Shikimic Acid Pathway
The shikimate pathway (shikimic acid pathway) is a seven-step metabolic pathway used by bacteria, fungi, algae, some protozoans, and plants for the biosynthesis of folates and aromatic amino acids (phenylalanine, tyrosine, and tryptophan). This pathway is not found in animals (including humans), who must instead obtain these essential amino acids from their diet. This can be through either the direct consumption of plants or microorganisms, or their indirect consumption via the consumption of other animals; therefore, phenylalanine and tryptophan represent essential amino acids that must be obtained from the animal’s diet. Animals can
synthesize tyrosine from phenylalanine, and therefore is not an essential amino acid except for individuals unable to hydroxylate phenylalanine to tyrosine).
Commonly known as its anionic form shikimate, is a cyclohexene, a cyclitol and a cyclohexanecarboxylic acid. Shikimic acid is a key intermediate from carbohydrate for the biosynthesis of C6 – C3 units (Phenylpropane derivatives). Besides serving as precursor for the biosynthesis of amino acids, it is also an intermediate in production of tannins, flavones, coumarins and vanillin.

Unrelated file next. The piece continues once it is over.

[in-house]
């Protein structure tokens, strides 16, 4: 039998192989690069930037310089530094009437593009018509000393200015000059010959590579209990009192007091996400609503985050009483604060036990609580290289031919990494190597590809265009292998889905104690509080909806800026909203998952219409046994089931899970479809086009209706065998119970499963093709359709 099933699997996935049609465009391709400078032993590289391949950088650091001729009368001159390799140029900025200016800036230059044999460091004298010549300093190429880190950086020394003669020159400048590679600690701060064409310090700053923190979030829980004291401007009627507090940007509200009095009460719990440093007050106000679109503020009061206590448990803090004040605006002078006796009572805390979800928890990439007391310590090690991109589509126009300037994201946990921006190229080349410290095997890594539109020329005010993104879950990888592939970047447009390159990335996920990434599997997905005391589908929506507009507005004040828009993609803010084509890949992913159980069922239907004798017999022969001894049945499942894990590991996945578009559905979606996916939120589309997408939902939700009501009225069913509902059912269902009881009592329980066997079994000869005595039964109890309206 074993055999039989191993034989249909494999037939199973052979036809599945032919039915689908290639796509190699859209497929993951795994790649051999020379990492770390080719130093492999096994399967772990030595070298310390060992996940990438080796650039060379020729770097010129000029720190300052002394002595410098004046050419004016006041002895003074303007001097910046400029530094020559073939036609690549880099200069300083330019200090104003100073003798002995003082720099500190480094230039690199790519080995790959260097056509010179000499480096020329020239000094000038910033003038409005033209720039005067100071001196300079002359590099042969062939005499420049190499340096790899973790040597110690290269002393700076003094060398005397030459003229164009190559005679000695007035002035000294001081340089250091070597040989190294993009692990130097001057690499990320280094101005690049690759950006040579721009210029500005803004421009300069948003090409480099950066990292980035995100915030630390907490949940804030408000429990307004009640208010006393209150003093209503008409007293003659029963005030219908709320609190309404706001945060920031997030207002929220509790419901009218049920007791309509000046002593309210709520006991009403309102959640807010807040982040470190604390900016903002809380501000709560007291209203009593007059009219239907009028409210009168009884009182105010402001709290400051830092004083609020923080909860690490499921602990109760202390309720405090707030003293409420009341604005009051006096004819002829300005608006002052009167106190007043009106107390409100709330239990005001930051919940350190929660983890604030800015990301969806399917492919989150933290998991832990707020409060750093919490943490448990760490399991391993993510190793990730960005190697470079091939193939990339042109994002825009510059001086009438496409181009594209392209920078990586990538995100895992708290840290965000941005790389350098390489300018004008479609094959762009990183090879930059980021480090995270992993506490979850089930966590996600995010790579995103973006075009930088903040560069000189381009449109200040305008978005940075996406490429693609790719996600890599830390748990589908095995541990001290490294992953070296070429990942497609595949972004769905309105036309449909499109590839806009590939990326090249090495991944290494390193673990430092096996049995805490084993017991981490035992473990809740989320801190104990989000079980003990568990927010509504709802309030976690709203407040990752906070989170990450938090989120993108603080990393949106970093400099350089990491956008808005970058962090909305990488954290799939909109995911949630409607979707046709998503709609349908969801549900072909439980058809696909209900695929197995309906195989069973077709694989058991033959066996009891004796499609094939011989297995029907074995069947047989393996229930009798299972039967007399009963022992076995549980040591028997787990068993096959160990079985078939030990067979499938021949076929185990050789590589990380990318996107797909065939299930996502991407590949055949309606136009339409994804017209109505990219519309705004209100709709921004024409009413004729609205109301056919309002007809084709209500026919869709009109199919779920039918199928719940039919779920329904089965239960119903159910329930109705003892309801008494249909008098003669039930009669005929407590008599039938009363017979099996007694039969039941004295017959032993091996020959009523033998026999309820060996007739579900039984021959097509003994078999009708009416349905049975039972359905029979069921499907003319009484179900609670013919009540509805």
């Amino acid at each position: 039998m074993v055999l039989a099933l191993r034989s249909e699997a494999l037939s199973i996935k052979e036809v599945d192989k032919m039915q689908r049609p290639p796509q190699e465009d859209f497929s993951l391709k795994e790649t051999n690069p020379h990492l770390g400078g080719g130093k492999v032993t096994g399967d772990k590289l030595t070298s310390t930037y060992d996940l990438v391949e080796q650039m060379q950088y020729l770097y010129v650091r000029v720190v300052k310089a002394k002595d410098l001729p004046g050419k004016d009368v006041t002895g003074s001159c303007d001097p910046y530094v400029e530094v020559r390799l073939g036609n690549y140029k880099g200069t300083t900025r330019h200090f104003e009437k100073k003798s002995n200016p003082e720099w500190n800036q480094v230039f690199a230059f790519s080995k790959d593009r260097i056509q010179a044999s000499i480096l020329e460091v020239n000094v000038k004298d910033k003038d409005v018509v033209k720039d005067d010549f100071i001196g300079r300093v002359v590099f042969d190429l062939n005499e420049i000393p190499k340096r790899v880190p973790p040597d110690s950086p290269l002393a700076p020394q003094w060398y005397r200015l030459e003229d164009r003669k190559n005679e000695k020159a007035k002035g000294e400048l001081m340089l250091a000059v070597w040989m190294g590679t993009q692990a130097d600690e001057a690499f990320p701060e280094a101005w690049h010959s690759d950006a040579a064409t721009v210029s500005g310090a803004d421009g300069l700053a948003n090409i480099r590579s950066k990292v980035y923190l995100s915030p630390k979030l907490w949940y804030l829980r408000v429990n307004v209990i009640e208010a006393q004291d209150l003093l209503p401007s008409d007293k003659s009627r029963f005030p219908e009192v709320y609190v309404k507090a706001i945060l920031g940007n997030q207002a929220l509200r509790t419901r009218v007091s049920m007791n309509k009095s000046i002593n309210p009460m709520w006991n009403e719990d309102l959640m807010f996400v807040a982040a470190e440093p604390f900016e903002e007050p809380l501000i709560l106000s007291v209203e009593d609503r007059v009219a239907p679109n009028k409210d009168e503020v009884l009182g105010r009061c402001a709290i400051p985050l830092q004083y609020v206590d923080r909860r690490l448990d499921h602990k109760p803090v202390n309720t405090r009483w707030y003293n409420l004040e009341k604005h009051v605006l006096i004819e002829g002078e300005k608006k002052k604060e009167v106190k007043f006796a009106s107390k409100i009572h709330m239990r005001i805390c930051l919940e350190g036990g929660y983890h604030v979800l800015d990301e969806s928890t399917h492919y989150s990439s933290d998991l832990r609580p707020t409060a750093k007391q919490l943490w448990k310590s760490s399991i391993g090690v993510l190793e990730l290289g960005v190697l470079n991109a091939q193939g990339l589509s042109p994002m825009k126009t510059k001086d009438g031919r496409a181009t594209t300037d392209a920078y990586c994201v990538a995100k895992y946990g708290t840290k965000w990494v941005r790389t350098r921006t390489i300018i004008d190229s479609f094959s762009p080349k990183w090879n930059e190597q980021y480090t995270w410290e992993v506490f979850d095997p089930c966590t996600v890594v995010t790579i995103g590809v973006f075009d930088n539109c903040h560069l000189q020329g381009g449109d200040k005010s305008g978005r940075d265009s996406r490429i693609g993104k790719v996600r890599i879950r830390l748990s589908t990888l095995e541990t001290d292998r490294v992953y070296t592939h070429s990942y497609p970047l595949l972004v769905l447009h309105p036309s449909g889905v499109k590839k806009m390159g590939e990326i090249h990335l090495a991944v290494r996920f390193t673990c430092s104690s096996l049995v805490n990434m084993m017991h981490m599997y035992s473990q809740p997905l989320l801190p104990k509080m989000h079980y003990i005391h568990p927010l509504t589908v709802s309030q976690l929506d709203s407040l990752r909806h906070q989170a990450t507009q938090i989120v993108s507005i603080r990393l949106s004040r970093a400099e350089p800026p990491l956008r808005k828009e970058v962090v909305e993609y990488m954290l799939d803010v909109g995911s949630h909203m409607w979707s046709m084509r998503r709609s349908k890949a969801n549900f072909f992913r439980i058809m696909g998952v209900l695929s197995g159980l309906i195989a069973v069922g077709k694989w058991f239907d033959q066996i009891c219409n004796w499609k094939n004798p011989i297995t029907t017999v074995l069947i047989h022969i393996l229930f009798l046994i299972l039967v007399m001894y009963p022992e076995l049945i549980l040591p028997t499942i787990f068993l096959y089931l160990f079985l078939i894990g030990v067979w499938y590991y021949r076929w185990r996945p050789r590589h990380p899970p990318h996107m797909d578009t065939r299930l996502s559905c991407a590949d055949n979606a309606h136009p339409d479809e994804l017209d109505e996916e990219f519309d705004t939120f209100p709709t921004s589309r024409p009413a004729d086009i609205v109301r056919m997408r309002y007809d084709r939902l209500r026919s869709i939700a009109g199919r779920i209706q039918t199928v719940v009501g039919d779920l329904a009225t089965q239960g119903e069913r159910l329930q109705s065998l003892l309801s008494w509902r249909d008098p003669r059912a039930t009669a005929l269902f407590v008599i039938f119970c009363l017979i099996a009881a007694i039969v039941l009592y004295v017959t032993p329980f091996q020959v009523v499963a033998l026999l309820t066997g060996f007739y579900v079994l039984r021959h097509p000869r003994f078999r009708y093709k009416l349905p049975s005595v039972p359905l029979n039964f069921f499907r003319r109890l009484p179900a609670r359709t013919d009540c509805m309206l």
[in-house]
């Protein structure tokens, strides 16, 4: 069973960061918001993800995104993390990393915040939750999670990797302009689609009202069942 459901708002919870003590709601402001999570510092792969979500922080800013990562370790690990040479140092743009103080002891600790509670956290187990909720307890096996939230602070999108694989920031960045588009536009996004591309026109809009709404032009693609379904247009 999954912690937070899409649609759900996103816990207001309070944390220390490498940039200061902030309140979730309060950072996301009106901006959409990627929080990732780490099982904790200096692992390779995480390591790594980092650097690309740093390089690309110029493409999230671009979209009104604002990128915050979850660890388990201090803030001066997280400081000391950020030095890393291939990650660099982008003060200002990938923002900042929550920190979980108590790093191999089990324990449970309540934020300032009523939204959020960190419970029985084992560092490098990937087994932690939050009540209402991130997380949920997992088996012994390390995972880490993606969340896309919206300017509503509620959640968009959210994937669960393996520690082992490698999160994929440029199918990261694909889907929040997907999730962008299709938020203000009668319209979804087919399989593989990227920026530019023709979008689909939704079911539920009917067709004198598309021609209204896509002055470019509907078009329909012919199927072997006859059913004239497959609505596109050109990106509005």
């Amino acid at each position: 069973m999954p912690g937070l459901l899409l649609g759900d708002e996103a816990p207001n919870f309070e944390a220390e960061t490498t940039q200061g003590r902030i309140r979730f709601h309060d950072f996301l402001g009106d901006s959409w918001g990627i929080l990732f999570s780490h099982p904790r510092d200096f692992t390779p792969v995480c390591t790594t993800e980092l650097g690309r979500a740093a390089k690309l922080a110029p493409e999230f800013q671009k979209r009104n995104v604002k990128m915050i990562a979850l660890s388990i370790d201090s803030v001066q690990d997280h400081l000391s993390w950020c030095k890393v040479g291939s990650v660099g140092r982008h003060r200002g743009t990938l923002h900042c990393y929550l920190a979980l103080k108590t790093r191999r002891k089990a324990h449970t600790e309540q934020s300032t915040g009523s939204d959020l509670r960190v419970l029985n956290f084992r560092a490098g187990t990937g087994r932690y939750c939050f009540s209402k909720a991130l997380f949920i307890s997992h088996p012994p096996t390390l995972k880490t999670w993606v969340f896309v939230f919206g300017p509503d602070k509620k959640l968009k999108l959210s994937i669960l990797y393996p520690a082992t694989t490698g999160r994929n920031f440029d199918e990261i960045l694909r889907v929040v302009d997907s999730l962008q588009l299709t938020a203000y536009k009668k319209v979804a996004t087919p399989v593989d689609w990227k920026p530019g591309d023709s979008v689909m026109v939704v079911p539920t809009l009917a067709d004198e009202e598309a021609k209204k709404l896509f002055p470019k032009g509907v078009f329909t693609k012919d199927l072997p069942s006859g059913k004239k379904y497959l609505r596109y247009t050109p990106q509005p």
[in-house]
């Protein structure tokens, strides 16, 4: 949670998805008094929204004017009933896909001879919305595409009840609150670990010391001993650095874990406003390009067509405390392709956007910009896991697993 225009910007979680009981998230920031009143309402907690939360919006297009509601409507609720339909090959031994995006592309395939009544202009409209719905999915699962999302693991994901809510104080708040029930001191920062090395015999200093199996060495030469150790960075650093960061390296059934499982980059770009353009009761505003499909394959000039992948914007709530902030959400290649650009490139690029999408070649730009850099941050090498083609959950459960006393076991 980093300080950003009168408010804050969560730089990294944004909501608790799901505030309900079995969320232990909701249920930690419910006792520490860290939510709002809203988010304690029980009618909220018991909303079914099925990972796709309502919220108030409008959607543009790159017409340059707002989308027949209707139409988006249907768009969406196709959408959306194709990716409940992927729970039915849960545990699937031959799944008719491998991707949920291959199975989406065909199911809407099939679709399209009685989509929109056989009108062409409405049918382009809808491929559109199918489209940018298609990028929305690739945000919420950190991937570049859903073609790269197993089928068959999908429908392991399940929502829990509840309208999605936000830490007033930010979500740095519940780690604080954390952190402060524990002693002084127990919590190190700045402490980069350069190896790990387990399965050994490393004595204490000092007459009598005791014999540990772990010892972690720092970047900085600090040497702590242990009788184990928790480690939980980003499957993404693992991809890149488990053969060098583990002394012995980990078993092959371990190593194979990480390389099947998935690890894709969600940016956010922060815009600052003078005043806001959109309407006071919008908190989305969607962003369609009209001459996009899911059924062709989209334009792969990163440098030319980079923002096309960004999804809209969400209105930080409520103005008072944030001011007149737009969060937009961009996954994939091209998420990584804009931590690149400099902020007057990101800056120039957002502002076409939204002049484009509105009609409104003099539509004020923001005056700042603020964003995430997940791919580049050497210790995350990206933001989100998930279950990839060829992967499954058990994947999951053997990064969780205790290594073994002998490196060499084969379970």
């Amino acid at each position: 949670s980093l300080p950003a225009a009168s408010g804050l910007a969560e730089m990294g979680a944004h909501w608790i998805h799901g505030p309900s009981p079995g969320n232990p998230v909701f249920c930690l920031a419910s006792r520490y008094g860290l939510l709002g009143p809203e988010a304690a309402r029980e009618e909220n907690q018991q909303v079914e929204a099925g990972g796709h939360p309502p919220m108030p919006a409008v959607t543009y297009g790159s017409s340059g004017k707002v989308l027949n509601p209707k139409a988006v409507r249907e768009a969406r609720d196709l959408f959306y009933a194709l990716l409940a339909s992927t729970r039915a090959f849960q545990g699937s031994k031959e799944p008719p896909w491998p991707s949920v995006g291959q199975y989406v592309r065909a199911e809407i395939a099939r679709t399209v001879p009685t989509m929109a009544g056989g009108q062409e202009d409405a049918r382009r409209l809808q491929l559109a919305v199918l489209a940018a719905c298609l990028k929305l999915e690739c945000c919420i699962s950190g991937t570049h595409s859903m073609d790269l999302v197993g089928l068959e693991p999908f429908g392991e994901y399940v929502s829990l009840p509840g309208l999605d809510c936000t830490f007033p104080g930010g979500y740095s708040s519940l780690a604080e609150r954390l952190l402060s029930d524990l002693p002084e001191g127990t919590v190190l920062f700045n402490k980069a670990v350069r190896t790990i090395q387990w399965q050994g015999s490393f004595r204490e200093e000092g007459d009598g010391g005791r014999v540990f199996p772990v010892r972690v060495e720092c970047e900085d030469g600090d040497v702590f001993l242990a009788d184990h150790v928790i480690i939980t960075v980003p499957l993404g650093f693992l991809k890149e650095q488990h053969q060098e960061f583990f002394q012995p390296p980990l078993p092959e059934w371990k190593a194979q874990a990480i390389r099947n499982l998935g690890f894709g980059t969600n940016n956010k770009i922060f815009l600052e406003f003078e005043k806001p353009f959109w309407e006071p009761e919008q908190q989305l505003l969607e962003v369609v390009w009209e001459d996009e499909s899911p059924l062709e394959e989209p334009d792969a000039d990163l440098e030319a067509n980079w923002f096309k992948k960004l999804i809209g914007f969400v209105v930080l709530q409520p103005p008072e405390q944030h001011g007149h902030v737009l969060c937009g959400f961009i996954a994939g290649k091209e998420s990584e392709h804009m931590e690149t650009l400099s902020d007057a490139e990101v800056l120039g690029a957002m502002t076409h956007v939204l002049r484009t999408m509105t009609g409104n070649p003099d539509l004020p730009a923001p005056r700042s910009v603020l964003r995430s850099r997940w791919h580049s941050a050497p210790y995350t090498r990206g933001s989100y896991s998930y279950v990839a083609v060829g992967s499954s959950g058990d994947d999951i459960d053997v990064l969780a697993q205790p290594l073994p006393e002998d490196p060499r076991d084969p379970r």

Role of Shikimic Acid Pathway:
- Starting material in the biosynthesis of some phenolics
Phenyl alanine and tyrosine are the precursors used in the biosynthesis of phenylpropanoids. The phenylpropanoids are then used to produce the flavonoids, coumarins, tannins and lignin.
· Gallic acid biosynthesis
Gallic acid is formed from 3-dehydroshikimate by the action of the enzyme shikimate dehydrogenase to produce 3,5-didehydroshikimate. The latter compound spontaneously rearranges to gallic acid.
- Shikimic acid is a precursor for indole, indole derivatives and aromatic amino acid tryptophan and tryptophan derivatives such as the psychedelic compound dimethyltryptamine. many alkaloids and other aromatic metabolites.